The stock markets are up – almost in anticipation of business returning to normal. With the rupee also strengthening and returning to the sub-50 level, it makes sense for FIIs to return back to the Indian markets. With the government planning some big ticket dis-investments, there could be enough opportunity for the Indian bourses to get back into a bull phase again.  What’s worrying however is that capital receipts from a disinvestment exercise will end up funding populist revenue expenses. This is suicidal and very bad economics. What needs to be done of course is for disinvestment proceeds to be deployed into infrastructure development. If the Congress does do well in the state elections, it will be further encouraged to pursue financial profligacy.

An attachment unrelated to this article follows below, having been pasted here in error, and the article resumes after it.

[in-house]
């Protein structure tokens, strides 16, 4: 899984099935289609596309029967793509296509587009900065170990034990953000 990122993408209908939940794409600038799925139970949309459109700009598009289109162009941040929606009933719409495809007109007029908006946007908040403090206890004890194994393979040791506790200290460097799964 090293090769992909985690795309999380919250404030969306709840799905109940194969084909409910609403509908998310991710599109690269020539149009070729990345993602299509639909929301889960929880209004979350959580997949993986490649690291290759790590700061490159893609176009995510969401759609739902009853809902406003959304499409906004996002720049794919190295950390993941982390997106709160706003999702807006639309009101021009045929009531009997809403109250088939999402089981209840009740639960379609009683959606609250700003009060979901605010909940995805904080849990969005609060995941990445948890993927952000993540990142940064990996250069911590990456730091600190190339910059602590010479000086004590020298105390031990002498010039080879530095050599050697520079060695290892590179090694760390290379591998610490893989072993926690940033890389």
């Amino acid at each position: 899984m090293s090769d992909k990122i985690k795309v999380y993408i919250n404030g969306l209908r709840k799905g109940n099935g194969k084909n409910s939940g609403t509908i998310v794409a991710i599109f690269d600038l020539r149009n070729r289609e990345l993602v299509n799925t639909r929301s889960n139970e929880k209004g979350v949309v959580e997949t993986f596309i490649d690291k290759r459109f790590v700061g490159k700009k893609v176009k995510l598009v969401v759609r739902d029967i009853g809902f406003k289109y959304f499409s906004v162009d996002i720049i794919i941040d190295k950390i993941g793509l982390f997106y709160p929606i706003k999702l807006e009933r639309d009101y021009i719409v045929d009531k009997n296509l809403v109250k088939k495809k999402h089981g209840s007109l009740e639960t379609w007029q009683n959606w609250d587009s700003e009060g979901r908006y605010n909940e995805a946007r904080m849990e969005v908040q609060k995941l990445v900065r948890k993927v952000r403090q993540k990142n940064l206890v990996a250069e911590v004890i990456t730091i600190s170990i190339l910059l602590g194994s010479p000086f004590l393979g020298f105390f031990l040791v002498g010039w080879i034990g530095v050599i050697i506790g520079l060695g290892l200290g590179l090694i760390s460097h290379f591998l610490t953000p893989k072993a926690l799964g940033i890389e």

The real truth is that it’s a good time for us to move away from politics and focus on getting the work done. For one reason or the other, the UPA has been on the backfoot for long. But just like one MS – Mahendra Singh (Dhoni) – has shown resilience and signs of bouncing back, it’s time now for the other MS – Manmohan Singh – to do the same. The PM won’t get a better time politically to move ahead….